Baker, Nev. — WHEN rancher Dean Baker and his three grown sons gathered for their regular 6:30 a.m. coffee klatch a few years ago, the topic went beyond the usual cow-calf talk. Should they fight or sell out?
Three hundred miles to the south, Las Vegas' determined water czar, Pat Mulroy, was laying ambitious plans to pump rural Nevada groundwater to her booming city of dancing casino fountains and new housing tracts.
One branch of the $2-billion-plus pipeline project would reach into the high desert valley straddling the Utah border where the Baker family has ranched for half a century.
As Baker remembers the family meeting, it didn't last long. "It was unanimous, without any question." They would fight.
Battles over water in the West are always about something more. At their most elemental, they are about survival. As Baker sees it, the Nevada water war threatens to reprise the unhappy scene in California's Owens Valley, which dried up decades ago after Los Angeles drained it.
And, like L.A.'s legendary water engineer, William Mulholland, Mulroy sees the distant water as the key to her city's future. The struggle pits a neon-lighted big city against scrub-crusted cattle country, a tart-tongued immigrant against a slow-talking third-generation rancher, a vision of the New West against the values of the old.
MULROY is one of Nevada's most powerful public officials, a Democrat who is periodically mentioned as a potential gubernatorial candidate.
She is on a mission to make up for the historic slight her adopted state suffered when Colorado River flows were split among the seven basin states in the 1920s. At the time, Las Vegas was little more than a dusty railroad stop, so Nevada received the smallest river share in the lower basin. It is on that comparatively meager portion that the Las Vegas Valley relies for 90% of its water.
"The Nevada state engineer had no vision," Mulroy says, bristling at the long-ago snub. "And we're just going to accept that as our manifest destiny in a state where we're the economic hub?"
She leans forward in a big office chair, carefully made up and clad in a sharply tailored pantsuit. She is intense and emphatic. Her tone provides a glimpse of the tough, smart water boss known for blunt negotiating tactics.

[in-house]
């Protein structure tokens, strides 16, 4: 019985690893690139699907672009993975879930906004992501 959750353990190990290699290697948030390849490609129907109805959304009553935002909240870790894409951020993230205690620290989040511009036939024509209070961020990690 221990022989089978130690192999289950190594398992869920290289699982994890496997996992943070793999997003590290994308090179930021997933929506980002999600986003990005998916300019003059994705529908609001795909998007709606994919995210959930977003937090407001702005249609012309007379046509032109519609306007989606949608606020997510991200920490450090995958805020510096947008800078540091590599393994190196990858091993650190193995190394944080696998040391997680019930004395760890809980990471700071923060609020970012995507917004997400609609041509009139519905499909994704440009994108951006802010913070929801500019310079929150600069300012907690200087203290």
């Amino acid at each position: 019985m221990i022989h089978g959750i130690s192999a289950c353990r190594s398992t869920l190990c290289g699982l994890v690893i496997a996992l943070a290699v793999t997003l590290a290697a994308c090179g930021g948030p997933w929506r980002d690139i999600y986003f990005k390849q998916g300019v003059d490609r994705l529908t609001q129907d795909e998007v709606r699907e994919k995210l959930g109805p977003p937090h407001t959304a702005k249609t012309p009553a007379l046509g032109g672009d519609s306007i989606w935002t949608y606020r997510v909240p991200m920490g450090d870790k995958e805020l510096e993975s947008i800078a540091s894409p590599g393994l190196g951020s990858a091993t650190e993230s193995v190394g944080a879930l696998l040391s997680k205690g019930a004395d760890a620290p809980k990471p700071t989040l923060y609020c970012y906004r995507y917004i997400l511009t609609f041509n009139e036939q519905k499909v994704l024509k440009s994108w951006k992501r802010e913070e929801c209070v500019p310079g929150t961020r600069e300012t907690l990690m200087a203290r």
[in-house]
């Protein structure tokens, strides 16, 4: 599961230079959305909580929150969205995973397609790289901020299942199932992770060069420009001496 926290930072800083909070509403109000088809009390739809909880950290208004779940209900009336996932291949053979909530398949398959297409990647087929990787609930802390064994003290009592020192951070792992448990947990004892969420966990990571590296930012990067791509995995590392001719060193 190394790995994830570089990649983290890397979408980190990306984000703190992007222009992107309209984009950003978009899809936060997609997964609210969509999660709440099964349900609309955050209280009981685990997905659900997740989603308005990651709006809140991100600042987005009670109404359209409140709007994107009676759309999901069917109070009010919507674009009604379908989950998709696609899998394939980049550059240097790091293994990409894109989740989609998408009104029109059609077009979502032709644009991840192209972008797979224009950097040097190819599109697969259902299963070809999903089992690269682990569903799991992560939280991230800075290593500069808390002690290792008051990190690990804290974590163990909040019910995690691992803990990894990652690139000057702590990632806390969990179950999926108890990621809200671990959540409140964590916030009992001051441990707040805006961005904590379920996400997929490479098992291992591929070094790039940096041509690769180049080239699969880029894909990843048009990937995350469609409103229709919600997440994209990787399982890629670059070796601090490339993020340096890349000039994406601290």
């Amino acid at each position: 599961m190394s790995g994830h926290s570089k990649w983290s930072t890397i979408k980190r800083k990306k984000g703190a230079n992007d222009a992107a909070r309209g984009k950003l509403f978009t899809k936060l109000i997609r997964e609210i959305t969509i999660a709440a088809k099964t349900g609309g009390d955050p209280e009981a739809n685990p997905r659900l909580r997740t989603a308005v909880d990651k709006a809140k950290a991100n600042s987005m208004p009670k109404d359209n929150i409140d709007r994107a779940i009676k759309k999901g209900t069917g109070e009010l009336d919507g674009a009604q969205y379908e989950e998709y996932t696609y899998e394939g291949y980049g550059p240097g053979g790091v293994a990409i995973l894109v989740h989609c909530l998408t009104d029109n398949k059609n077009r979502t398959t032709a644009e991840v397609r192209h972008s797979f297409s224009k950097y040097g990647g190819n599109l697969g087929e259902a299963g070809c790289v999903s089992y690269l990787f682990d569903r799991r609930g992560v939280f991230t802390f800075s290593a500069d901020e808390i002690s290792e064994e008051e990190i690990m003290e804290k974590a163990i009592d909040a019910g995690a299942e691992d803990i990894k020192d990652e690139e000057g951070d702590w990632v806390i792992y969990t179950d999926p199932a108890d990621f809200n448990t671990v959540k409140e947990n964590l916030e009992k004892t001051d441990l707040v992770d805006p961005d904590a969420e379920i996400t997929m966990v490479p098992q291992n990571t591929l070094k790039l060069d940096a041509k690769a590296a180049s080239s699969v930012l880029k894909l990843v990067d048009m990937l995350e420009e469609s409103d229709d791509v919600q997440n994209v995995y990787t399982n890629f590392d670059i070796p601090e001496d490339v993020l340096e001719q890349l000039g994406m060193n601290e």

After she became general manager of the Las Vegas Valley Water District, Mulroy consolidated her power in 1991 by persuading local water agencies to stop competing against one another and form a strong regional entity, the Southern Nevada Water Authority, which she has since also headed. She found a powerful ally in Nevada's Democratic Sen. Harry Reid, now majority leader, who included a free right-of-way for the pipeline in a public lands bill.
Last year, not long before the Nevada state engineer held hearings on part of the groundwater proposal, Mulroy warned that if he didn't approve the pumping, growth in the Las Vegas Valley would grind to a halt within a decade.
She pointedly noted in a newspaper interview that the "governor can remove the state engineer and appoint a new one," a comment she later insisted had been taken out of context and was not the threat it appeared to be.
Colorado River politics have been compared to those of the Middle East, but without the guns -- an analogy that partly explains Mulroy's long staying power. Her youthful ambition was to work for the U.S. State Department.
She grew up in Germany, the daughter of an American father who was a personnel officer for the U.S. military and a German mother who survived three Allied bombing raids and went on to do housekeeping and translation for American generals.
Her father was a stickler for language -- she speaks without a trace of an accent -- and Mulroy always wanted to live in the U.S. She got her chance when a University of Nevada-Las Vegas dean who knew her program head at the University of Munich offered her a senior scholarship and a teaching assistantship to pursue a master's in German literature.
"That was my ticket," she says. "So I packed up all my belongings, and on Aug. 24, 1974, I landed at McCarran International Airport."
She arrived at night, checked into a motel and encountered her first round bed and mirrored ceiling. The next morning she peered out the window, expecting Sahara-like sand dunes.
Instead she found herself in the land of kitsch. "I was in shock. The whole thing was like an out-of-body experience."
Except for a brief doctoral stint at Stanford cut short by financial pressures, she has stayed in Las Vegas, first working for Clark County government and then the Las Vegas Valley Water District. She married a native Nevadan, with whom she has two college-age children.
"It just became home," says Mulroy, 54. "I had grown to appreciate its quirkiness and how different it is."